You know, I absolutely love going to the match. I loved it on Saturday too.
It wasn’t the result of course, or the flags, it was the bloke six seats along who knew the words and sang along to every song, all with his booming Brian Blessed voice, all half a second behind everyone else. It was a bit like watching Donald Trump’s Presidency, perplexing, amusing, off-putting and entertaining all at the same time. Kept me going all match, reminded me of The Flying Pickets Christmas number one ‘Only You’.
Another thing I enjoyed was playing with two strikers, Rafa’s continued unexpected foray into the world of light entertainment does at least give us a greater goal threat. We scored two goals and created another handful of chances on Saturday because we got Newcastle players forward into the box.
That attacking intent may also have given Leicester the space to operate in their favoured quick and potent manner but after seeing us win 1-0 against Palace without having a shot, draw 1-1 with Liverpool without having a shot and lose 1-0 to Burnley without even trying to have a shot, a bit of attacking is always welcome in the Cooper household. Maybe Rafa has changed and now believes we should be out-scoring the opposition, maybe he’s the new Kevin Keegan.
The next thing he can work on in training is possession. It surprised me that they had 62% possession and us 38%, it surprised me that normally counter-attacking Leicester looked just as happy with the ball for long periods of time. Just as well really seeing as we looked happy to give it to them. The 38% possession we had must have included taking the ball to the changing rooms at half time.
‘Just the two up front? You must be joking.’
I said before the game that two years ago a good Leicester team annihilated us 3-0 at SJP because we had a coach who obviously hadn’t seen them play and there was no way we could possibly be as under-prepared as we were that day.
Me and my big mouth? Not exactly, Leicester have a lot of pace and they have been playing together long enough to know when and where to play balls up to Vardy, it’s not easy to stop. Even so, I am not sure we gave it our best shot, at times we did fall into the same trap as we did two years ago, giving their good players too much time to play, giving their quick players too much easy space to run into.
So what was the difference? Well, perhaps last time we lost because we had a coach who didn’t know what he was doing and this time we lost despite having a coach who does. Much criticism has come Rafa’s way before and after this defeat but perhaps the problem isn’t that he doesn’t know what he is doing, the problem is that we don’t know what he is doing.
I berated Pardew and McClaren for being clueless because they had managed for two decades and always been hopeless. I can’t say the same of Benitez. His management at the moment is a long way from a Champions League winner, but history tells me to believe that he is doing something good.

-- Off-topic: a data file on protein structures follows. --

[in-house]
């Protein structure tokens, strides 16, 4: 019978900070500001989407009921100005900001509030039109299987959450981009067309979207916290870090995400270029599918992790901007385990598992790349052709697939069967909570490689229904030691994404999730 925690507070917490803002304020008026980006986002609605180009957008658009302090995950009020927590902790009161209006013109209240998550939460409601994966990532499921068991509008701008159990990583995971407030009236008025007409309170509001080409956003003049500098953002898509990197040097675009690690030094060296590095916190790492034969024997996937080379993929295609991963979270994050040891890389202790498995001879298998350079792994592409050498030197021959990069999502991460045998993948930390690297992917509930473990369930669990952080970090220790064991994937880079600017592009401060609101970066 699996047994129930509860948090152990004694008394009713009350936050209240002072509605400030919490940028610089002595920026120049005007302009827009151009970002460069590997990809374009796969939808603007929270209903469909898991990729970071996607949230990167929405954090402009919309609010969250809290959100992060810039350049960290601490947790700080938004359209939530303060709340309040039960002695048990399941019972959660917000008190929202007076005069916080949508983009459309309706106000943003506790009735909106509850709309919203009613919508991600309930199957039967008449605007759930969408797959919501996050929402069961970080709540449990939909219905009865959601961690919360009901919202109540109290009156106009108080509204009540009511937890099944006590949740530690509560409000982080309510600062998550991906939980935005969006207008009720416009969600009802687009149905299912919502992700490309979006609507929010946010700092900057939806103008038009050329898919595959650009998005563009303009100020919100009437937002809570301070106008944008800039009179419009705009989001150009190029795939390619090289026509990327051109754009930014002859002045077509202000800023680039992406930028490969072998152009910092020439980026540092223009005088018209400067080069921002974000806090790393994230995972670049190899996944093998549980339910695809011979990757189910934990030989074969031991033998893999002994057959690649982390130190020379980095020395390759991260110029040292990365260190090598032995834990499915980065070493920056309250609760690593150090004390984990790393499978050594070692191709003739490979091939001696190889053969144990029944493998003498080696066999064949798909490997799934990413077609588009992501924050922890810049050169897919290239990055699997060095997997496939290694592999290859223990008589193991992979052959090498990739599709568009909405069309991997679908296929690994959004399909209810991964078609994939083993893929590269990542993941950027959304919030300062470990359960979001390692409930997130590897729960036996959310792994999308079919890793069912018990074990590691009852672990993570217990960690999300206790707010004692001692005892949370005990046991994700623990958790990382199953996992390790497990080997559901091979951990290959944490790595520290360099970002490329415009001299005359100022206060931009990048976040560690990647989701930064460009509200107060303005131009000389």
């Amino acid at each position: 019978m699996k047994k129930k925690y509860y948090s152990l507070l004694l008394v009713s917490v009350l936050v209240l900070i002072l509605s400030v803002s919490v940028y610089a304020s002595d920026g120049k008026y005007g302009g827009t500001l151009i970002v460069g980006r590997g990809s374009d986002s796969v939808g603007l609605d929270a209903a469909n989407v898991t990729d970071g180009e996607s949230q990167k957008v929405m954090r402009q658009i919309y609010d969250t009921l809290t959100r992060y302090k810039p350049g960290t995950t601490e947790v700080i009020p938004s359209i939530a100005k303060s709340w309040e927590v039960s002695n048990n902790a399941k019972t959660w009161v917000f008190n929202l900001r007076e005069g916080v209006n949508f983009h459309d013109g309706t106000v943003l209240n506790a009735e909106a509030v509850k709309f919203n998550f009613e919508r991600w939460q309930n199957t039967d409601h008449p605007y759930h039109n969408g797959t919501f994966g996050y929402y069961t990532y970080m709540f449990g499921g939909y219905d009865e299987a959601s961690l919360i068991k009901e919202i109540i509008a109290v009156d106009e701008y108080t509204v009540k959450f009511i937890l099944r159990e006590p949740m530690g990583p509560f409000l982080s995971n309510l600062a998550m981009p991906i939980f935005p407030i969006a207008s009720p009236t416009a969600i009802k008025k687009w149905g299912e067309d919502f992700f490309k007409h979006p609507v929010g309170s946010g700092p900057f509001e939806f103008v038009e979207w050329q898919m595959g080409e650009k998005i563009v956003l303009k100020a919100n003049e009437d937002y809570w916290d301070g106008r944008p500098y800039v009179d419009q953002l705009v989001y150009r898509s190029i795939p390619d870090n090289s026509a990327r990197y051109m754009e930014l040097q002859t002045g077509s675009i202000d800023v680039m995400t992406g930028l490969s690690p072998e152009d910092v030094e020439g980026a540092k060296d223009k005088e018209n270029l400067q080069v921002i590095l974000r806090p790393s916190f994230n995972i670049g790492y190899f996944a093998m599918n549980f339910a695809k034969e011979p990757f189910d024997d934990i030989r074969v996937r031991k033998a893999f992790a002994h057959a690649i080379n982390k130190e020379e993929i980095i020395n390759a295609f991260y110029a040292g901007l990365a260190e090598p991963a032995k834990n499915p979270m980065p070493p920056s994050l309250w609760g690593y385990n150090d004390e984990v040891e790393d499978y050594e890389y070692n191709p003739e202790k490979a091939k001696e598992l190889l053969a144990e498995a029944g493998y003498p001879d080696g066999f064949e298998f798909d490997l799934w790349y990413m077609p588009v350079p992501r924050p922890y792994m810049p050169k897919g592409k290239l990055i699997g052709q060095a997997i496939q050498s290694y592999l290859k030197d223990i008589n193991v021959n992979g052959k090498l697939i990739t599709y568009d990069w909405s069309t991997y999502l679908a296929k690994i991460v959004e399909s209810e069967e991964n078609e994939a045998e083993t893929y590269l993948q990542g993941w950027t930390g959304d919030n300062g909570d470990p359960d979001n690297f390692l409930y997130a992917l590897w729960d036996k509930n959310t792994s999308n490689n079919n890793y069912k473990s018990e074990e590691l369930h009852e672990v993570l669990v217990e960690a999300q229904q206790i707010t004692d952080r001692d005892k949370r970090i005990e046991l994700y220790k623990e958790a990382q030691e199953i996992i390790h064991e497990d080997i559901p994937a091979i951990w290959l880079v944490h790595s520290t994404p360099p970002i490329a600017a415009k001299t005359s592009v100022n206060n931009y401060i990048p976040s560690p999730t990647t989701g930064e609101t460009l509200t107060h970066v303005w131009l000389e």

I do appreciate the sentiment from many commentators on this site that in the world of tumble-down responsibility it is all Ashley’s fault for not giving Rafa more money to spend, or partly Rafa’s fault for not picking Mitrovic, Mbemba and Shelvey. I get it, but at the end of the day there wasn’t a single player on our team who earns less than 40k a week (50k, 60k however much it is that our heroes get for doing what they do). Once a player gets to the level of taking that kind of money, then each and every one of them should be able to do the basics that a game at this level requires.
Or perhaps they should be told that they have the potential to take home their painfully unwarranted salaries and until they can consistently prove they are up to it they can take home mine instead. That might help them “learn from their mistakes”.
They should all be able to control and pass the ball, remain in the position which the team requires them to be in and the manager has told them to be in, prevent their opponent from playing to their strengths.
Isaac Hayden was awful on Saturday, totally out of his depth against a player like Mahrez but a part of me expects that a player who has played 15 Premier League games, is 22 years old and cost a million quid (however much it was) isn’t going to be able to stop players in their prime for 90 minutes. Not £50million players like Mahrez, like he didn’t track £90million Pogba’s run for Manyoo’s third goal, like he didn’t stop £125million Coutinho scoring earlier in the season. Leicester’s first goal wasn’t just Hayden’s fault, Merino gave the ball away terribly, Hayden gave Mahrez the chance to run and shoot, Darlow tried to stop it the way a four year old girl would have done – but they are all inexperienced players.
When Rafa says we have to “stop making the same mistakes”, I hope he is talking about Isaac Hayden and I am fine with him getting another 80 games over the next three years to see if he can become a decent PL player. He has shown enough promise for me to think he can step up.
‘Isaac Hayden: not as good as Eden Hazard.’
Ayoze Perez is different. At 24 he is coming into his prime. Nearing a century of PL appearances for NUFC, he is a player who is at the position Hayden will be in 2019/20. If an experienced player is still making the same mistakes week in week out, then he needs to go, he’s never going to make the grade.